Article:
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Pernestti v. Boyd

United States District Court, W.D. Kentucky, Paducah Division

January 23, 2019



          Thomas B. Russell, Senior Judge

         Plaintiff Sean Pernestti filed a pro se, in forma pauperis 42 U.S.C. § 1983 complaint. This matter is before the Court for screening pursuant to 28 U.S.C. § 1915A and McGore v. Wrigglesworth, 114 F.3d 601 (6th Cir. 1997), overruled on other grounds by Jones v. Bock, 549 U.S. 199 (2007). For the following reasons, the action will be dismissed.


         Plaintiff is a convicted prisoner currently incarcerated at the Roederer Correctional Complex. His complaint contains allegations of events occurring during approximately one month while he was housed at the Christian County Jail (CCJ). He names as Defendants in their individual and official capacities the following CCJ employees: Jailer Brad Boyd, Colonel Steve Howard, Captain Burd, and Deputy Davenport.

         Plaintiff alleges that on July 4, 2018, he pushed the call button to request medical help but was not responded to for an hour, at which time his blood sugar was checked and was 313. The doctor was called but did not respond, and an hour later Plaintiff asked to see Defendant Burd. Defendant Burd apparently was not there, but a non-Defendant Deputy rechecked Plaintiff, who “was 523, ” gave him “required insulin, ” and contacted the doctor.

         Plaintiff next alleges that on July 20, 2018, he pressed the call button in his cell numerous times. He states that 30 minutes later Defendant Davenport came to his cell to take another inmate to sick call. Plaintiff states that he informed Defendant Davenport that he needed medical attention but that Defendant Davenport told him that he was not on the sick-call “list and closed the door.” Plaintiff states that he then gave Defendant Howard a grievance but that it “never was responded to.” Plaintiff next alleges that CCJ does not provide sufficient food; that trustees are not supervised by staff when preparing food trays; that CCJ does not use a properly trained dietician; and that CCJ does not serve a proper diabetic diet. He also alleges that CCJ allows the medical contractor to charge for doctor visits when actually the inmates see a nurse practitioner. He also alleges that on the evening of August 1, 2018, “deputies knowingly deprived me of my prescribed medication.” He states that he was told that this occurred because he “was in the law library.”

         Finally, Plaintiff alleges:

I have started seeing blood spots in my left eye. I may have damage to my kidneys from my sugar levels being so high. I have requested medical care for these issues. I have not received any treatment as of 8-2-2018. My vision was 20/20. Now I feel in need of glasses. I have requested to see mental health for almost a month to help deal with the anxiety from fear of malicious treatment. They still haven't seen me.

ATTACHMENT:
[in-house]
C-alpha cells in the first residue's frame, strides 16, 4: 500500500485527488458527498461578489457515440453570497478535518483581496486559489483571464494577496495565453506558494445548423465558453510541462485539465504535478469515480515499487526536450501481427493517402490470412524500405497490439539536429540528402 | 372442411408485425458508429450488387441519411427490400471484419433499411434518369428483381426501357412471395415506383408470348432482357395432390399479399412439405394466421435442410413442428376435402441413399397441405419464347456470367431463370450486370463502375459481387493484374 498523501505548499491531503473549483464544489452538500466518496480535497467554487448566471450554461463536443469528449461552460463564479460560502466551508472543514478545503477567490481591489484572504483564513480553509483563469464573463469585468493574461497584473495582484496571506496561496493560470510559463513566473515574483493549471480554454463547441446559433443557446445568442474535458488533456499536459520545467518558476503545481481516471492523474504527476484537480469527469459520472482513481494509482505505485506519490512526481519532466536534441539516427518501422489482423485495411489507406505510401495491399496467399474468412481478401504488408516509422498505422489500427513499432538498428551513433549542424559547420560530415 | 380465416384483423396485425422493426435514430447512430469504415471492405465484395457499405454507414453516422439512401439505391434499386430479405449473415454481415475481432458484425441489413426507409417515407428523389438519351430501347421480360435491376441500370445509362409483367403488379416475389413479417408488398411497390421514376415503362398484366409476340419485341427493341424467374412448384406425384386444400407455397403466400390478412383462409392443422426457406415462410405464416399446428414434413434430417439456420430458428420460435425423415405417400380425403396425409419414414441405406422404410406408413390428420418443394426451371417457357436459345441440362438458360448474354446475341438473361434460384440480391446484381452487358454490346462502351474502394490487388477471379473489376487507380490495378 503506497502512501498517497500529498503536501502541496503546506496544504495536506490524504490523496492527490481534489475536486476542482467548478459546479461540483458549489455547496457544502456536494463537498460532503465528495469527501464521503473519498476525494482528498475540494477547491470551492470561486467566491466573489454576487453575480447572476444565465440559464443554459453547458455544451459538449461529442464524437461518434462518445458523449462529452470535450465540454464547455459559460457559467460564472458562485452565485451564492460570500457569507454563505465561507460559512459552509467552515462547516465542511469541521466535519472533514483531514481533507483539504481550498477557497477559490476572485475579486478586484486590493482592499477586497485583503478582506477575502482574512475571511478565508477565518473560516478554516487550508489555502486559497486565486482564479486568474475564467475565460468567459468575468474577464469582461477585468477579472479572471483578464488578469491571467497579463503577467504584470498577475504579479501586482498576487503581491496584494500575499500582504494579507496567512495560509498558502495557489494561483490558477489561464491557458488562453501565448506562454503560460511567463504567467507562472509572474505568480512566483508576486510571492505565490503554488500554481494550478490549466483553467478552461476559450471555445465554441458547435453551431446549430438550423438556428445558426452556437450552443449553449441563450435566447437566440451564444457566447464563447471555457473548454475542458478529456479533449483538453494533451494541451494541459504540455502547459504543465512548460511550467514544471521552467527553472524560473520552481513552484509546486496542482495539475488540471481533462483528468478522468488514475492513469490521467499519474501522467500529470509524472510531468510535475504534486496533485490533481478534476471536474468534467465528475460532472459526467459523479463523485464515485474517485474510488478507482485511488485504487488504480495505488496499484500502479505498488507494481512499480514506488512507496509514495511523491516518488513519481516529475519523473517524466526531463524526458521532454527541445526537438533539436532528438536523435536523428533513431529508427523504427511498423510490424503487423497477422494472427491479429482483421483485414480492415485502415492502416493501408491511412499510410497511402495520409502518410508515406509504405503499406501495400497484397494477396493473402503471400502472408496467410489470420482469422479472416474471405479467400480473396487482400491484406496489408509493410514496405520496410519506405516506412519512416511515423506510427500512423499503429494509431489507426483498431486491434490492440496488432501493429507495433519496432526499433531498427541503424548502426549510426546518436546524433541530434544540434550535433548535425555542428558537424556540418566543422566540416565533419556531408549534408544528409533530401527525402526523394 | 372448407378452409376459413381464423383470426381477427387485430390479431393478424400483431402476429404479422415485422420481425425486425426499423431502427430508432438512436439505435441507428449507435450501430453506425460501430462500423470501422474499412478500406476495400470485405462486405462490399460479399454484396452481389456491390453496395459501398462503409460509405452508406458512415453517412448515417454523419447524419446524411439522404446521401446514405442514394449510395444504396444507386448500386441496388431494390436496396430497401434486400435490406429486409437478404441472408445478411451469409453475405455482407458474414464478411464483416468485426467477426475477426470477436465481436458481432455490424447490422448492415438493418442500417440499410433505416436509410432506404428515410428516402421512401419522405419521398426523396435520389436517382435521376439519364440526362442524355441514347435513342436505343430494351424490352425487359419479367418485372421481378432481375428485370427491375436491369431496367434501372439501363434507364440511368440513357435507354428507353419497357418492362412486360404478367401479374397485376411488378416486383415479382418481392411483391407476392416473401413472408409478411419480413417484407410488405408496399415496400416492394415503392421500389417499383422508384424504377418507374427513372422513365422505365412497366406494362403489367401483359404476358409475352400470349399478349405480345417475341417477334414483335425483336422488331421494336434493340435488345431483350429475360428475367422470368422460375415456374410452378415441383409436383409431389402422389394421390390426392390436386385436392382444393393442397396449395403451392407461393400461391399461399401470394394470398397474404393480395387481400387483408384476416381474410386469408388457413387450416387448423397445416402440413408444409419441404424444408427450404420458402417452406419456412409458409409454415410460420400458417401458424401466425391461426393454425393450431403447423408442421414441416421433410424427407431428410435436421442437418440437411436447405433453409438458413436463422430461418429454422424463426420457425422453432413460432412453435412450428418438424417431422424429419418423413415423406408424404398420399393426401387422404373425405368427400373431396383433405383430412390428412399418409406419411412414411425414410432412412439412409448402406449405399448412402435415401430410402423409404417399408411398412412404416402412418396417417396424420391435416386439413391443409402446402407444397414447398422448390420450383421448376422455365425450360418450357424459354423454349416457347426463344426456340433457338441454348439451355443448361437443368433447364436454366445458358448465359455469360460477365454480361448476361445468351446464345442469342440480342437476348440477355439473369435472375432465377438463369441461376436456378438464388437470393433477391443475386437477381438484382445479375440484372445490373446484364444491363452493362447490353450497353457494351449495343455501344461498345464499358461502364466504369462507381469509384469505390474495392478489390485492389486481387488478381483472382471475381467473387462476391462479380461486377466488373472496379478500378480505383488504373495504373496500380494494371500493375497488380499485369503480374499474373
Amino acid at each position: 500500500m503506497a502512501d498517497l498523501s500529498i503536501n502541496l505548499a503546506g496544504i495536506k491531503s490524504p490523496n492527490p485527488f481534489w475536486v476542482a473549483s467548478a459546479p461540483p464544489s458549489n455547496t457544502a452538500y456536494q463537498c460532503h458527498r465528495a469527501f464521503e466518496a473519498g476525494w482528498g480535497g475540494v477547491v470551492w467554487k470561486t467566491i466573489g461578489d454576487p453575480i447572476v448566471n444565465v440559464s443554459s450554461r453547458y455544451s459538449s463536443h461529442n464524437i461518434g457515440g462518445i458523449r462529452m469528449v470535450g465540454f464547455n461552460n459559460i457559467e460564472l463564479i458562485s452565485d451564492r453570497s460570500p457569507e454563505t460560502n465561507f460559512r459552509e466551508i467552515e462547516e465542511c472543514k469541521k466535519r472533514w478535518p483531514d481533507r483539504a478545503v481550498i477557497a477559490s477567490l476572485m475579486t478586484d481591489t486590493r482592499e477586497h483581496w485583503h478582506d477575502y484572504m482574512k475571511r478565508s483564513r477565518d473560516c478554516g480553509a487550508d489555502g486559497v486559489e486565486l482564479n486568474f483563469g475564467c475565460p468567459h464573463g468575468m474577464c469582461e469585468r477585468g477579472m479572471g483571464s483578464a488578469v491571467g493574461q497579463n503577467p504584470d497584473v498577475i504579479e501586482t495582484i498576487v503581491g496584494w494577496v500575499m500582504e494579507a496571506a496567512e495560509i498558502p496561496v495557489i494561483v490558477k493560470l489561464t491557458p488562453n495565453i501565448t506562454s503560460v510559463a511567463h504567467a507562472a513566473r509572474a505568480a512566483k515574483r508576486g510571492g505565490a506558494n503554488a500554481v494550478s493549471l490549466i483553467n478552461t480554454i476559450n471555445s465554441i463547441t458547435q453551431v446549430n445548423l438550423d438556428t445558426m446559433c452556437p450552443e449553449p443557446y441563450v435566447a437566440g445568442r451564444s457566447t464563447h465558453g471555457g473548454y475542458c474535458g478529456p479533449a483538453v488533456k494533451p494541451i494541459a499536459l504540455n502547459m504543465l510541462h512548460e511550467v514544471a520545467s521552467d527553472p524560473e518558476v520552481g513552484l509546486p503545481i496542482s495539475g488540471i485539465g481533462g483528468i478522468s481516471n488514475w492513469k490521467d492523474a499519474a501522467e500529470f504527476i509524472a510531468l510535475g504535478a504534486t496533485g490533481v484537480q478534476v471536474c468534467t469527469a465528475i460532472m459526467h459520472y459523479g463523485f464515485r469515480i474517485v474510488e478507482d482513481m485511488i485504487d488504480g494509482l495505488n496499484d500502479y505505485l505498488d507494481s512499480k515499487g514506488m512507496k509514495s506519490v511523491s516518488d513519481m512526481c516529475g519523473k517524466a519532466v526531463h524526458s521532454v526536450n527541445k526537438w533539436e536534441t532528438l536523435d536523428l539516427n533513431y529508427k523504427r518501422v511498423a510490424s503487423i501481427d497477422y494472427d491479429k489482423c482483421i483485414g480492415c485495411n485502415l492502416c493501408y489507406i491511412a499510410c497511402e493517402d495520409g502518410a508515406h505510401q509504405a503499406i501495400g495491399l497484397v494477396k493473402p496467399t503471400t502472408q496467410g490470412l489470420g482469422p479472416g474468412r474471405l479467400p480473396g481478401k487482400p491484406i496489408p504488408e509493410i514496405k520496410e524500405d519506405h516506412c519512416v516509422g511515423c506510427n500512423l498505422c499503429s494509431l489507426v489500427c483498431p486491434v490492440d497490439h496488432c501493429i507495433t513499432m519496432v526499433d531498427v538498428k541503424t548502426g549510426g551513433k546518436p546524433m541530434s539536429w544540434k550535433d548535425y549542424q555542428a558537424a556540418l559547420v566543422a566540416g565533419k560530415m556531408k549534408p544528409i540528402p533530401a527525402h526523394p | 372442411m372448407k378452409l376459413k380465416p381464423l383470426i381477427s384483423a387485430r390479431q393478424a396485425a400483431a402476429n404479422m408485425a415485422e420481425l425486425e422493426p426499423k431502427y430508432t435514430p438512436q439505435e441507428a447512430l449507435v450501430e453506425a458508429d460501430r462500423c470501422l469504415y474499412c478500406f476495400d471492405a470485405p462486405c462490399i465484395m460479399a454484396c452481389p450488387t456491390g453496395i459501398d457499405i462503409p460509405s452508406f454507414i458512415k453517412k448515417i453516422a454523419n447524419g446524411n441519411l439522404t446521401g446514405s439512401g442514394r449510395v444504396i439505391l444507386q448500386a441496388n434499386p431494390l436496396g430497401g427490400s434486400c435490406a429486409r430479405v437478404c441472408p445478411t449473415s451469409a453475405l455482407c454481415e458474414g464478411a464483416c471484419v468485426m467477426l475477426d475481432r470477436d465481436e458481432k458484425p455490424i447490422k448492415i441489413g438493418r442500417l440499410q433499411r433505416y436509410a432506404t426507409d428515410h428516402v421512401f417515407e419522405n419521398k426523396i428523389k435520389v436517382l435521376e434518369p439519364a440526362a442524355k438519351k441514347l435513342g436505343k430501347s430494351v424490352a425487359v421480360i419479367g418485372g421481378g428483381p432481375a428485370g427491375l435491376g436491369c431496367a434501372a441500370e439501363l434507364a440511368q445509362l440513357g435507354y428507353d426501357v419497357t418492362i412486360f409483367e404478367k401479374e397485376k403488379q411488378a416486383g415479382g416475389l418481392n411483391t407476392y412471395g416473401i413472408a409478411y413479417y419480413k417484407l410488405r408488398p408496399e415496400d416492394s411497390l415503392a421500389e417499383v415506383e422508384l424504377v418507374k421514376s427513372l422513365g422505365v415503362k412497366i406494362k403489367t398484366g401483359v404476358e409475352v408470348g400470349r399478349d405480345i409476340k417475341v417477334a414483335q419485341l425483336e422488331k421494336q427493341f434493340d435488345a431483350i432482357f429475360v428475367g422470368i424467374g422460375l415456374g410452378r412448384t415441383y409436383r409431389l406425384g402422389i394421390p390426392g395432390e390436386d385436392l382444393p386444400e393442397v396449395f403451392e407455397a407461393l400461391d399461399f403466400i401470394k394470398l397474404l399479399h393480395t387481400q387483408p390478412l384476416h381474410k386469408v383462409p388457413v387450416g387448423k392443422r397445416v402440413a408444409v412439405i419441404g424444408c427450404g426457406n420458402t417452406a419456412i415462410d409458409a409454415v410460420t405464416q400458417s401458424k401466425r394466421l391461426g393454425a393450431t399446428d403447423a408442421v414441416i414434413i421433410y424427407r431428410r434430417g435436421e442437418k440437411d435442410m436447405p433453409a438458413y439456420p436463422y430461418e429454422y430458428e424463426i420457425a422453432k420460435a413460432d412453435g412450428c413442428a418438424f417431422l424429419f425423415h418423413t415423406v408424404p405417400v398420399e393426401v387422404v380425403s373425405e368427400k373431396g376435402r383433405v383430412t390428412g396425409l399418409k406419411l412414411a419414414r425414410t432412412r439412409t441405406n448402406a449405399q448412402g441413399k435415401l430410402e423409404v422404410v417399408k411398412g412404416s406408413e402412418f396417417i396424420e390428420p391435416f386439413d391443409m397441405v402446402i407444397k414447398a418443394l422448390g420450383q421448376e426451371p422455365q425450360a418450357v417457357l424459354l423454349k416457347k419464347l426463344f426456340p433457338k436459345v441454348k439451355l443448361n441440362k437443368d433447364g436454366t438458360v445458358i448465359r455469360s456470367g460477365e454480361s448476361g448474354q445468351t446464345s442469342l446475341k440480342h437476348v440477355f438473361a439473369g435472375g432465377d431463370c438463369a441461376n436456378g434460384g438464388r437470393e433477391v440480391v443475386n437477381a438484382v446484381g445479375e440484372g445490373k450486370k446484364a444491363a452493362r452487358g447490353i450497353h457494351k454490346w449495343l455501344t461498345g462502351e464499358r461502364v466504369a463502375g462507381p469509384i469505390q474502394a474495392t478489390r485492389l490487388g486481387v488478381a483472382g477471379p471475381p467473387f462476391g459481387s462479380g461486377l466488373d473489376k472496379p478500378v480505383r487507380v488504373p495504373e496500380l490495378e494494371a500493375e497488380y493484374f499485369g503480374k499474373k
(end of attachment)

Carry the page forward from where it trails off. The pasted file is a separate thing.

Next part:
As relief, Plaintiff asks for punitive damages, refund of “all doctor fees charged to all inmates seen by nurse practitioner, ” and various injunctive relief.

         II. ANALYSIS

         When a prisoner initiates a civil action seeking redress from a governmental entity, officer, or employee, the trial court must review the complaint and dismiss the action, if the Court determines that it is frivolous or malicious, fails to state a claim upon which relief may be granted, or seeks monetary relief from a defendant who is immune from such relief. See 28 U.S.C. § 1915A(b)(1) and (2). A claim is legally frivolous when it lacks an arguable basis either in law or in fact. Neitzke v. Williams, 490 U.S. 319, 325 (1989). The Court may, therefore, dismiss a claim as frivolous where it is based on an indisputably meritless legal theory or where the factual contentions are clearly baseless. Id. at 327. When determining whether a plaintiff has stated a claim upon which relief can be granted, the Court must construe the complaint in a light most favorable to Plaintiff and accept all of the factual allegations as true. Prater v. City of Burnside, Ky., 289 F.3d 417, 424 (6th Cir. 2002). While a reviewing court must liberally construe pro se pleadings, Boag v. MacDougall, 454 U.S. 364, 365 (1982) (per curiam), to avoid dismissal, a complaint must include “enough facts to state a claim to relief that is plausible on its face.” Bell Atl. Corp. v. Twombly, 550 U.S. 544, 570 (2007).

         A. Individual-capacity claims

         1. Defendant Burd

         Plaintiff alleges that on July 4, after the doctor was contacted about Plaintiff's blood sugar level but did not respond for an hour, Plaintiff asked to see Defendant Burd, who “apparently was not there.” This is not a constitutional violation. Defendant Burd is ...

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